Havre Daily News
A community lost a mother, healer and caregiver in a fatal two-car crash Friday.
Public health nurse Lorna "Honey" Barbara Grant, 63, of Hays was killed after being ejected from her vehicle. Her southbound van drifted into the oncoming lane and struck a pickup truck hauling a flatbed trailer about 14 miles south of Harlem on Montana Highway 66, the Montana
Highway Patrol reported.
"She was such a family person," Grant's eldest daughter, Mikealinda Grant said today of her mother.
her children and grandchildren even walk was an achievement in her eyes," Mikealinda said. "She loved them all and loved everybody."
Grant will be remembered at a wake and rosary today at 7 p.m. in the St. Paul's Mission gymnasium. A funeral Mass will be held Tuesday at 11 a.m. at St. Paul's Mission gymnasium followed by burial at Mission Cemetery.
The Montana Highway Patrol responded to the fatal crash at 4:39 p.m. Friday. Grant drifted into the northbound lane, and the driver of the oncoming vehicle veered into the east ditch avoid Grant, but her van struck the driver's side of the truck and trailer just before it reached the ditch, the report said.
After colliding with the truck, Grant's van spun counterclockwise and came to rest facing north in the southbound lane, the report said. Grant was wearing a seat belt but was ejected from her van and was pronounced dead at the scene. The driver of the truck and one passenger both sustained minor injuries and were taken to Indian Health Service at Fort Belknap, the report said.
Today at Honey Grant's home, her children, friends and family were remembering her aptly.
Each of her seven biological children and four adopted children learned something from their mother, Mikealinda said.
Grant's son, Bruce Grant, was preparing smoked meat this morning in the way his mother had taught him, Mikealinda said.
"As we speak now, he's out smoking meat," she said. The meat will be served at a feed tonight, she added.
Mikealinda said her mother taught several of her children, including her, traditional healing methods. Another daughter, O'Shawna LaMere, learned to be an avid star quilt maker, like her mother. Bruce learned to smoke meats and find choice pieces of wood for starting fires, Mikealinda said.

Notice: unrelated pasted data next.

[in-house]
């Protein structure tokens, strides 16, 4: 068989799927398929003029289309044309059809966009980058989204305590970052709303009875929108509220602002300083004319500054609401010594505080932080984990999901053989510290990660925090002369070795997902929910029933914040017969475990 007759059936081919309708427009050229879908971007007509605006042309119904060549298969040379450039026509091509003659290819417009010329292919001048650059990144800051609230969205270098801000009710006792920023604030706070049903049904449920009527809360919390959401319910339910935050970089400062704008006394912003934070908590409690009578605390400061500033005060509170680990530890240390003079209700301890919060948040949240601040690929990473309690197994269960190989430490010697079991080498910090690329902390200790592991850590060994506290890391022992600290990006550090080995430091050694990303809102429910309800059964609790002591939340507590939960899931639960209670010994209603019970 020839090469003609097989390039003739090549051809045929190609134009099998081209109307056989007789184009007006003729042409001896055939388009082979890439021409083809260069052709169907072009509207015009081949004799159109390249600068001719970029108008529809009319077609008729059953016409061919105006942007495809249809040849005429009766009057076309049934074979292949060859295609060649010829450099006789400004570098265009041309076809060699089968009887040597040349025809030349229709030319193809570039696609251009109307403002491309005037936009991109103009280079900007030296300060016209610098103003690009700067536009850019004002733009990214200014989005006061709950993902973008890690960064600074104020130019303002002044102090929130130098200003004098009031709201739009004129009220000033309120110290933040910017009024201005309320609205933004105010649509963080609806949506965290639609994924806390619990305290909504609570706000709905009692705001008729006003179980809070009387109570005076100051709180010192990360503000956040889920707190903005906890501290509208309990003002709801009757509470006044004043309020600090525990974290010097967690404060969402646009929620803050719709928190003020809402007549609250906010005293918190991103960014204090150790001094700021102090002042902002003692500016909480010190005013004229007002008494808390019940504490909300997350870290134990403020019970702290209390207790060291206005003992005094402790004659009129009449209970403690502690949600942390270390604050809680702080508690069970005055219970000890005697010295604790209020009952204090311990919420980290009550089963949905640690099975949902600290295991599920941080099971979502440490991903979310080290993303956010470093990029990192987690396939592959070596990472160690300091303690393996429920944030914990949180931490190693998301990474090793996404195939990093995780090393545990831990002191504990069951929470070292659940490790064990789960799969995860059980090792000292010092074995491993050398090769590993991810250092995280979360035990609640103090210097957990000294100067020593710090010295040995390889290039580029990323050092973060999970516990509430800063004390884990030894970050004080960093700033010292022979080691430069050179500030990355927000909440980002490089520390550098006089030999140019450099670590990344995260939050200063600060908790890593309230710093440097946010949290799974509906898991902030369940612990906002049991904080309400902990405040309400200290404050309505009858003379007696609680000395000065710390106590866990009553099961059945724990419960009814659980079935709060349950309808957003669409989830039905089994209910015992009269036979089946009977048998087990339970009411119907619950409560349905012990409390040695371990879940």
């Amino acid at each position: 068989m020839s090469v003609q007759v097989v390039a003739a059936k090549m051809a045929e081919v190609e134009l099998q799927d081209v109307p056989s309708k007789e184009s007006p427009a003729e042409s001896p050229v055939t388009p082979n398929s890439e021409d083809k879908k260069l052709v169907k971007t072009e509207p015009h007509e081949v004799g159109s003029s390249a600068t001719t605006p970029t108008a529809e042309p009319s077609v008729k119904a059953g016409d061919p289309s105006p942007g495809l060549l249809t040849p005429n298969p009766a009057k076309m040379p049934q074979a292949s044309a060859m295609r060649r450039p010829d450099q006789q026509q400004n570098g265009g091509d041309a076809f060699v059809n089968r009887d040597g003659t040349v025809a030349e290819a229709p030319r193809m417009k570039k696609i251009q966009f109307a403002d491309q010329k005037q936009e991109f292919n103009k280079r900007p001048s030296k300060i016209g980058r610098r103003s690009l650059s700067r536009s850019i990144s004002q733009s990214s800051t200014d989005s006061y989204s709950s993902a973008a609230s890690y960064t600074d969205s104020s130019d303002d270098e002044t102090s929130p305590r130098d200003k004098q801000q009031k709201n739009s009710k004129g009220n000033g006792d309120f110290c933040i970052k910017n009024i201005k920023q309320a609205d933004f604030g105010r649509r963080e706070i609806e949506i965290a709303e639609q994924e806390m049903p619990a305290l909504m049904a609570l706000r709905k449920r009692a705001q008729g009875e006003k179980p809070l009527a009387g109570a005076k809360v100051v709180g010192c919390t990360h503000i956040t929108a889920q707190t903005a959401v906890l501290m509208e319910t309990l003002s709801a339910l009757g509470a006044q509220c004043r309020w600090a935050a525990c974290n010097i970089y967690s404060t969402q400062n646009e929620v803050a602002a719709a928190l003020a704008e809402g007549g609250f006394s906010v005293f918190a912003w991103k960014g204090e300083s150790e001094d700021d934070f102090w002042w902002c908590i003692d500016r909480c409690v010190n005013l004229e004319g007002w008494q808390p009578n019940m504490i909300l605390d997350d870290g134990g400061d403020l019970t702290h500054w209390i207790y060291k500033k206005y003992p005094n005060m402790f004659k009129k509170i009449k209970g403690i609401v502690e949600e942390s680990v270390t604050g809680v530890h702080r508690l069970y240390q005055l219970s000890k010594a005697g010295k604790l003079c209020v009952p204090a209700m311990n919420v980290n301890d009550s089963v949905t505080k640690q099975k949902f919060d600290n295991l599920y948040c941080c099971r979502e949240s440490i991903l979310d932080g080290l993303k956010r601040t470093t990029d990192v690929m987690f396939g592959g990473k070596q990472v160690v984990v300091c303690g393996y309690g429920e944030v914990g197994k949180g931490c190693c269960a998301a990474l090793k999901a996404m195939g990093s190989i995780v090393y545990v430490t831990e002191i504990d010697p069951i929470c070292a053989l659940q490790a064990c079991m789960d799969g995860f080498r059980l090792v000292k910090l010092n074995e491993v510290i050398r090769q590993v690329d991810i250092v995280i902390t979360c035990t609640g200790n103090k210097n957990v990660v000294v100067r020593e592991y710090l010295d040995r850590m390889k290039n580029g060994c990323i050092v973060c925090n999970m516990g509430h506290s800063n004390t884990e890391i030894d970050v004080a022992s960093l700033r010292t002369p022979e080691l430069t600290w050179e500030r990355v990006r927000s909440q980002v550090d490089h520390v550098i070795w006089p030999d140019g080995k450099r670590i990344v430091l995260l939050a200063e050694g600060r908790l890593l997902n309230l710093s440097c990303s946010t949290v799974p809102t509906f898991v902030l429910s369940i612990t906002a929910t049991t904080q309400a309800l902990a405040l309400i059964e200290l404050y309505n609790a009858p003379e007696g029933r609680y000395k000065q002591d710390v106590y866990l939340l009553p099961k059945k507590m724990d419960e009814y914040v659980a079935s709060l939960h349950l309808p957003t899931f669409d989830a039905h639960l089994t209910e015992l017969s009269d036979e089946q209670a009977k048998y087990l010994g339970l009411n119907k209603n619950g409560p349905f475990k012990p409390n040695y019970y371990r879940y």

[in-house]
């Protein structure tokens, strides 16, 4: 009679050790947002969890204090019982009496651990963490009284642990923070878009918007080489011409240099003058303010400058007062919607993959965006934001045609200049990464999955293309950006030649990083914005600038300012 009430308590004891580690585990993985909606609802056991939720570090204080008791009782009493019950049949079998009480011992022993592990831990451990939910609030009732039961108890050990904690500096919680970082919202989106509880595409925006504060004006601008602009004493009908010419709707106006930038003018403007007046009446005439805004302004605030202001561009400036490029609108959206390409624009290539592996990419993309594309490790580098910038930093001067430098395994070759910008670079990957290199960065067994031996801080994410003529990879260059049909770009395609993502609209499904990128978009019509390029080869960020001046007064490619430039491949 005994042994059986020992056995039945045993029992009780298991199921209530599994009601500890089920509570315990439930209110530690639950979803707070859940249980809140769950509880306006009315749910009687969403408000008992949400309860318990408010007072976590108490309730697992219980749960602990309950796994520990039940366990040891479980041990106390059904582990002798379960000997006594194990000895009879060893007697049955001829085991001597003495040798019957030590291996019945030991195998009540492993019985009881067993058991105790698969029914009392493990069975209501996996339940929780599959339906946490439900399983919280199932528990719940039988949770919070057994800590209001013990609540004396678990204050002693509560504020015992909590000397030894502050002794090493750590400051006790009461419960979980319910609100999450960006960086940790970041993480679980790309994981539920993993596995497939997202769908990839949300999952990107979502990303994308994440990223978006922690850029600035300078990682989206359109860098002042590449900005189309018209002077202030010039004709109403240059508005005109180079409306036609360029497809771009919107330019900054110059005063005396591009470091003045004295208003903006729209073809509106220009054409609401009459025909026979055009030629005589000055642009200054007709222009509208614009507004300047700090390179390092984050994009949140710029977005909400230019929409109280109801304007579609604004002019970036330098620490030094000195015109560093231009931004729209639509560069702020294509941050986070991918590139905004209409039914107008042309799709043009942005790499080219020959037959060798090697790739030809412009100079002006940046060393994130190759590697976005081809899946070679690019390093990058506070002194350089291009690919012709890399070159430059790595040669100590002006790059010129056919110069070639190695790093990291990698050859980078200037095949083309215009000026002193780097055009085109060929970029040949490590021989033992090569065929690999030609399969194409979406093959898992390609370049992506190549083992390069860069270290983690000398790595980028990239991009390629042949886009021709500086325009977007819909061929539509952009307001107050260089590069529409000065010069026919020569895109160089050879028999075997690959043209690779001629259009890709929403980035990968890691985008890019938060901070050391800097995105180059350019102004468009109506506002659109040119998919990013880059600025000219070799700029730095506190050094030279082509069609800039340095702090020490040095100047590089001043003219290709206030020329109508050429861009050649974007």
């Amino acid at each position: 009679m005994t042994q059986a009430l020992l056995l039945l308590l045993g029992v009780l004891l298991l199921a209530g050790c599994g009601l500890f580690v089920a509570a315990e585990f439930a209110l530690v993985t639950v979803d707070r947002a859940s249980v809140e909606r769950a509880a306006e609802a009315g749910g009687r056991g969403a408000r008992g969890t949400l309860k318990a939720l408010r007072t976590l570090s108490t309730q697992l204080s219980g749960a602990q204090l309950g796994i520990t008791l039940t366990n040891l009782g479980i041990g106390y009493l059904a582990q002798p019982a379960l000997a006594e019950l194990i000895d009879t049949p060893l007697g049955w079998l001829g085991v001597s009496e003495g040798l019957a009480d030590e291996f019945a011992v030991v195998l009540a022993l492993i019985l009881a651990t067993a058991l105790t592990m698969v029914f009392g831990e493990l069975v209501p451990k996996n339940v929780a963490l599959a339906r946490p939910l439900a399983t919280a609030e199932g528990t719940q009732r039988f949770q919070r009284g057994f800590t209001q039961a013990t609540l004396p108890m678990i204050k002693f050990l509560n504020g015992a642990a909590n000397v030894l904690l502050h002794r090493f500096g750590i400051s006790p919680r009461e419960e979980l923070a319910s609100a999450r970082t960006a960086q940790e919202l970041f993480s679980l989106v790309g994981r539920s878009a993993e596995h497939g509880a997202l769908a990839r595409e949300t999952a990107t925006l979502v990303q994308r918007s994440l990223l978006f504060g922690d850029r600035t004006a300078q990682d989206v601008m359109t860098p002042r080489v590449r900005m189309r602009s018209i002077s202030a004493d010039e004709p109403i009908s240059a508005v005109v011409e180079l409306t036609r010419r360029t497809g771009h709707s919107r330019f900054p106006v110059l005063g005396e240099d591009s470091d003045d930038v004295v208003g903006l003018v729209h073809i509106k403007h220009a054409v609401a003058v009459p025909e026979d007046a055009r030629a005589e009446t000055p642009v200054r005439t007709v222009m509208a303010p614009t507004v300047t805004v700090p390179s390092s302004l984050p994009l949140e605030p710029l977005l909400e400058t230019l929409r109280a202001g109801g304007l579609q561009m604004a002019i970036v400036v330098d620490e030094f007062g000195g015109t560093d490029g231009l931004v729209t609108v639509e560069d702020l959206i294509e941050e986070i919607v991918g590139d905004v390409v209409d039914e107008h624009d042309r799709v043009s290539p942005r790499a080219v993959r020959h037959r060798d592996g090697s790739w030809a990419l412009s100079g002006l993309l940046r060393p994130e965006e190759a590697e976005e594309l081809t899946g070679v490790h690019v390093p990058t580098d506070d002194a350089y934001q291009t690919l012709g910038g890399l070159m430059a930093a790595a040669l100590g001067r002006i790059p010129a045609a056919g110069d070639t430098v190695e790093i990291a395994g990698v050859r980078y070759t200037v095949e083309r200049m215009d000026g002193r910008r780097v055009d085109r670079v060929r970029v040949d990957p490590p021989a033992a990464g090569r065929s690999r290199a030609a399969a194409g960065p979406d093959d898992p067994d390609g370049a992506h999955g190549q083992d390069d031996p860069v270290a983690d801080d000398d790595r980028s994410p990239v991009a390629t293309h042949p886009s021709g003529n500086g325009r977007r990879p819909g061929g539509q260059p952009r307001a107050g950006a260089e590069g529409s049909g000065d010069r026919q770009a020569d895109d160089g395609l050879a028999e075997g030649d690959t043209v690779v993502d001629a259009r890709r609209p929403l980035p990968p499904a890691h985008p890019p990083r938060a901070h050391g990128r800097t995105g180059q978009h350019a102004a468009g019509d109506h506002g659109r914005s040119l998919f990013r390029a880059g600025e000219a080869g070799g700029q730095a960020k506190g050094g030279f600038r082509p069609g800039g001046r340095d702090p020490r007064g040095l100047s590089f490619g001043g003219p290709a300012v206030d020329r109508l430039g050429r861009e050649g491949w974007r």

Though Mikealinda said she learned how to make traditional medicines, she rarely does because Honey was always relied on for doctoring.
"Hopefully, I can be as strong at miracle working as she is," Mikealinda said, choking up slightly with the thought of taking over her mother's task.
Honey attended beauty school in Billings in 1964 after graduating from Mission School in 1962. She later attended Fort Belknap College and Northern Montana College, continuing her education whenever she had the chance. She attended Salish-Kootenai College where, in 1993, at the age of 51, she received her registered nursing degree, Mikealinda said.
"One thing she believed in was to get that nursing degree and to help heal the people," Mikealinda said.
Honey worked as a nurse for the Montana Special Supplemental Nutrition Program for Women, Infants and Children.
Honey was also a spiritual person, she said. Honey completed her four-year sun dance, participating in the physically taxing ceremony for four years. After achieving this, Honey continued to participate, fasting and praying for the health of her family and friends, Mikealinda said.
"She was always taking time to stop and pray with people and smudge with them, burn sweet grass with them," Mikealinda said.
Honey always wanted to make sure people felt good emotionally, too, she said.
"She always had her home open, no matter who or what," Mikealinda said. "She always had food on the table. It was always, you come and you eat, and then you sit down and visit. There were always children in the house."
Honey treated all her nieces, nephews, children and grandchildren like her own children. She took care of stray dogs and cats, cooking for them as well, Mikealinda said.
She was a happy person who got particular joy from having children around her. She also enjoyed playing bingo and going to powwows.
Mikealinda said her mother had been ill for the last few months.
But Honey did not let that affect her. If somebody came over, "she would jump up and put her well being aside to remedy and cater to somebody else," Mikealinda said.